After More Than A Year Away From Powerlifting, Ashley Dyce Is Set For Her Return At The Parapan Am Games

by Bob Reinert

Ashley Dyce competes in Para powerlifting. (Photo by World Para Powerlifting)

When Ashley Dyce first discovered Para powerlifting, she was already a Para track and field national champion and American record holder in the discus.

“I was juggling both for about a year, and eventually I realized I have to kind of commit to one,” Dyce said.

She was having more success in powerlifting at the time, so the choice was clear.

“I stuck with powerlifting,” Dyce said.

The decision has paid off for the 36-year-old from Colton, California, as Dyce has three world championships appearances under her belt and is now headed to the Parapan American Games, which will be held Nov. 17-26 in Santiago, Chile.

Dyce was ranked No. 12 in the world in 2022 in the women’s over 86 kg. weight class. She hasn’t been able to earn a spot in the world rankings this year due to an injury that’s kept her out of competition since July 2022.

Ahead of Parapans, Dyce is focused on getting herself mentally prepared to compete for the first time in more than a year.

“For me, it’s just more mentally building back that confidence of getting back on that stage and competing and being there with my teammates,” she said.

Despite the time away from competition, Dyce said she has felt good in training.

“My body still remembers everything,” she said. “That muscle memory kicks right back in. Once I get back on that bench, it’s like I haven’t left it for too long. Everything just clicks right away.”

Dyce’s last major competition was the 2021 world championships in Tbilisi, Georgia, where she placed 12th in best lift.

“That one was tough, too, just coming out of the pandemic,” Dyce said. “A lot of things changed in everybody’s life. So, just being able to focus and compete and still rank pretty well was a good accomplishment for me.”

The 2021 world championships were Dyce’s third. After failing to place in her 2017 debut in Mexico City, Dyce finished 14th in 2019 at Nur-Sultan, Kazakhstan.

The Mexico City experience was disappointing but contained a silver lining.

“That was like my first real big competition,” said Dyce, who was born with spina bifida. “And not doing well was very, it was tough, but it definitely helped me prepare and get myself better for the future. I was just happy to be there, represent the country.”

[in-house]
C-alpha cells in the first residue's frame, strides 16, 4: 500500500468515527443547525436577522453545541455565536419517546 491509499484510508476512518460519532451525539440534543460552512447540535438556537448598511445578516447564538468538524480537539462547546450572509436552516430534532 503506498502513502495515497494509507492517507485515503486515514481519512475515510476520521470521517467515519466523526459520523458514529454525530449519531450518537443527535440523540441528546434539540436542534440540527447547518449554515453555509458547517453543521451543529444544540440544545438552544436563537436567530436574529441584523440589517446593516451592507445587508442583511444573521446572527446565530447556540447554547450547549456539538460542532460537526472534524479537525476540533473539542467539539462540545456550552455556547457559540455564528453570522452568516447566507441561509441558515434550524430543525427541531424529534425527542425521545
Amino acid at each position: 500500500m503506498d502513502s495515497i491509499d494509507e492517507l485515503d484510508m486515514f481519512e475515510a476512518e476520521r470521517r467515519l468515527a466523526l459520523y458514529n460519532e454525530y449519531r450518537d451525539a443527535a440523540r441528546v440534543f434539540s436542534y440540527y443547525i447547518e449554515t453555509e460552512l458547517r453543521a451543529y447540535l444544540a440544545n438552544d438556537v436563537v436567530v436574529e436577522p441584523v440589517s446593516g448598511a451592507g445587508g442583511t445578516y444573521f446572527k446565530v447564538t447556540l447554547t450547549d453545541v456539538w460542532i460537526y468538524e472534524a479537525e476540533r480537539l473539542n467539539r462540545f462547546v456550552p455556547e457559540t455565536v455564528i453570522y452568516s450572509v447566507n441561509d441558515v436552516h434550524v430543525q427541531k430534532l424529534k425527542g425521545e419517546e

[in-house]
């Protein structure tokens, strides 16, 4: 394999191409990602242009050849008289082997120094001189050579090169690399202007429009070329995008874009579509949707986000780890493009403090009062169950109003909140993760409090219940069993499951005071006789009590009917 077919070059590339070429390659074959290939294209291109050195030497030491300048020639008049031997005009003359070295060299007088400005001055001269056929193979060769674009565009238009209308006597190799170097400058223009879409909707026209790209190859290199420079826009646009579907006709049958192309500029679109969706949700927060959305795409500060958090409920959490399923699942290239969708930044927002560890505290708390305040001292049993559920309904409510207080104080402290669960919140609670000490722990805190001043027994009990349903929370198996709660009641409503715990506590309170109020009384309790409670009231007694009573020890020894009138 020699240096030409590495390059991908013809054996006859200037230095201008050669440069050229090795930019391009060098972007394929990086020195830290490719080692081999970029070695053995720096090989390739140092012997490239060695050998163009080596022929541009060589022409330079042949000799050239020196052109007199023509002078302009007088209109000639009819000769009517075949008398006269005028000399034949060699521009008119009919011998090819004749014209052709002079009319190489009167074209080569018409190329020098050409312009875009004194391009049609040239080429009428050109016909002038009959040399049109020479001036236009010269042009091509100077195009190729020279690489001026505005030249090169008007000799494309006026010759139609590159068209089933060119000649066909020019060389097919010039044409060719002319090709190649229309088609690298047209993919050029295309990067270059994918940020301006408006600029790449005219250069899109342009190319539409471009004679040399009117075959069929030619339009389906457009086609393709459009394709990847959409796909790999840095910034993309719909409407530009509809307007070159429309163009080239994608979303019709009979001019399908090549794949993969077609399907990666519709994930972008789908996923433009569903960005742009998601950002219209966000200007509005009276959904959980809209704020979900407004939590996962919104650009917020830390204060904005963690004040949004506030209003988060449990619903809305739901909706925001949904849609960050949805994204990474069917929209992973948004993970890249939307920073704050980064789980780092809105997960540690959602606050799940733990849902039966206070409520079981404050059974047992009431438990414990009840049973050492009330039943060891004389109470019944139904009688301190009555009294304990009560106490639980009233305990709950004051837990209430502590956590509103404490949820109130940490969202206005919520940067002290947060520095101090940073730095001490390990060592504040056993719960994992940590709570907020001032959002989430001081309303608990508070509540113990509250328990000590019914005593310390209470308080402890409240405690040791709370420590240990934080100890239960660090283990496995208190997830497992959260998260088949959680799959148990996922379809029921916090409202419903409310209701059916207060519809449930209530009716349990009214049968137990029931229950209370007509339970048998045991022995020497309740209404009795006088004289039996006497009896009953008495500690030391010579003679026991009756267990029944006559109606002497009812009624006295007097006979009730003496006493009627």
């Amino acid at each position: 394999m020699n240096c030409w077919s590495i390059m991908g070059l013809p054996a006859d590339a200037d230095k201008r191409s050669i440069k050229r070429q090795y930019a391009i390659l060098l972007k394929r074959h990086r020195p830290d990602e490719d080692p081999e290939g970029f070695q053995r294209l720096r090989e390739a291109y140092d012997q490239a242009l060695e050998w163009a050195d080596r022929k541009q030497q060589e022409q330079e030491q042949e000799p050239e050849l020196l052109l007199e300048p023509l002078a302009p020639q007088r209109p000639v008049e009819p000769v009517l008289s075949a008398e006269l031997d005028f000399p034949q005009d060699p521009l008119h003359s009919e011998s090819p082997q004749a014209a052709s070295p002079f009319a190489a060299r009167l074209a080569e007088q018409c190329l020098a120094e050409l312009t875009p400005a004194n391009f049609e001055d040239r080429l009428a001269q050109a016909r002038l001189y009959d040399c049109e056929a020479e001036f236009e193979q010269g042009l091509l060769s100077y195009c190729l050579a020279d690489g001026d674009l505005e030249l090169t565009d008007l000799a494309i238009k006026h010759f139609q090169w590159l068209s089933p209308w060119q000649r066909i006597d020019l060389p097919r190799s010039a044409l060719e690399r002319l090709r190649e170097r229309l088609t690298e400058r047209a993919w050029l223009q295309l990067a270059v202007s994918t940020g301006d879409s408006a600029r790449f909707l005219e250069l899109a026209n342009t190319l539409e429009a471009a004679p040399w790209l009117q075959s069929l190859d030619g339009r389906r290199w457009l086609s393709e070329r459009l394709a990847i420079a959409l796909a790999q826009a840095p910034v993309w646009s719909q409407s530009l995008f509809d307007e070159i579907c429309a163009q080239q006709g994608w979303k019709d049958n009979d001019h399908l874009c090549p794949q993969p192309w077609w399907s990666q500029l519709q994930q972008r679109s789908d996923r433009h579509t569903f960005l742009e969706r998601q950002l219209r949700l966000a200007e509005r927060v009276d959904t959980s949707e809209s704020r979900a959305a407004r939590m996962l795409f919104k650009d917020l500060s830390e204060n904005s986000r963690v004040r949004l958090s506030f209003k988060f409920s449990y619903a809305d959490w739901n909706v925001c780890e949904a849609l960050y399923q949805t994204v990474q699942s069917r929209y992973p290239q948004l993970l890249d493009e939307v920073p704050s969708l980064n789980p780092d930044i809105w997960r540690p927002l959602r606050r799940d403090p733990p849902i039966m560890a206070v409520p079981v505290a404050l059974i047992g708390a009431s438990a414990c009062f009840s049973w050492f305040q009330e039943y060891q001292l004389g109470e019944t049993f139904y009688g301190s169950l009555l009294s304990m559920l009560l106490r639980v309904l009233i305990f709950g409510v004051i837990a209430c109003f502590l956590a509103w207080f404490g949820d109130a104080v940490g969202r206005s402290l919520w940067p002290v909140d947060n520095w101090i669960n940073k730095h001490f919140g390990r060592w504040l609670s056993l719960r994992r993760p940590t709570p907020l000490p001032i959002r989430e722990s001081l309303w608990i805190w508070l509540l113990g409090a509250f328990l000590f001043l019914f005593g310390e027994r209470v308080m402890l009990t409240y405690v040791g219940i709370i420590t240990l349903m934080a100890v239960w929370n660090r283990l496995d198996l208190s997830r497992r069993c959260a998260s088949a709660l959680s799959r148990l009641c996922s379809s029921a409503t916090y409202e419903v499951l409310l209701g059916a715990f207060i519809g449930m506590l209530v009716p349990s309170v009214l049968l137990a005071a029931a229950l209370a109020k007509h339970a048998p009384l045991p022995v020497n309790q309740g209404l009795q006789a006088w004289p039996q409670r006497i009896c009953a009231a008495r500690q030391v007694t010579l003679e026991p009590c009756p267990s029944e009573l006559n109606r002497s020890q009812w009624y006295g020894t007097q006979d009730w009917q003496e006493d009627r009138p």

One thing Dyce wasn’t prepared for in Mexico City was the food, and making sure she had enough of what she needed to stay fueled.

“The situation didn’t work out the way we thought,” she said. So, definitely, preparing more food to bring with me. I know that’s going to get me pumped up, give me that energy that I need. That helped me for the future, just being more prepared.”

The lessons Dyce learned in Mexico City paid off two years later in Kazakhstan.

“I felt like that one was a little bit more solid as far as my performance,” she said. “That’s when we started focusing more on technique because we know the strength is there. But now we’ve really got to buckle down and focus more on technique because that’s what the judges are looking at.”

Diet remains an important focus for Dyce.

The transition from track to powerlifting required a shift in training and nutrition. While she was competing in track, she mostly trained to improve her flexibility. Once she made the switch to powerlifting, her training became all about increasing her power and strength.

Dyce also changed her diet and started eating more carbs and protein

To fuel her body before competitions, she generally chooses a breakfast staple.

“I like to do oatmeal,” she said. “It’s a good carb, and it’s easier to break down. It usually doesn’t give me any feeling of like I’m going to throw up or it doesn’t upset my stomach.”

A lot of different foods can make Dyce “queasy.” She added that oatmeal is great for competitions because she can bring her own oats anywhere and prepare them in her hotel room. 

To motivate herself before competitions, Dyce listens to a variety of music. The tone of what music she picks depends on her mindset heading into the event.

“What I’ve learned over the years when I was working with our sports psychologist, depending on my mood, if I’m feeling very anxious, sometimes I’ll try to listen to slower R&B or worship music to kind of just bring me down,” she said. “But then if I’m not feeling anxious or excited, then I have more of a kind of a hype up and pop music artists. I will say sometimes I’ll listen to Britney Spears. Sometimes that just gets me ready to go.”

All her training and competitions point in one direction these days: qualifying for the Paralympic Games Paris 2024.

“That’s the goal,” Dyce said. “Ever since I started track and field, my goal is always to make a Paralympic Games and compete at that highest level. So, I’m definitely still on that path.”

Bob Reinert spent 17 years writing sports for The Boston Globe. He also served as a sports information director at Saint Anselm College and Phillips Exeter Academy. He is a contributor to on behalf of Red Line Editorial, Inc.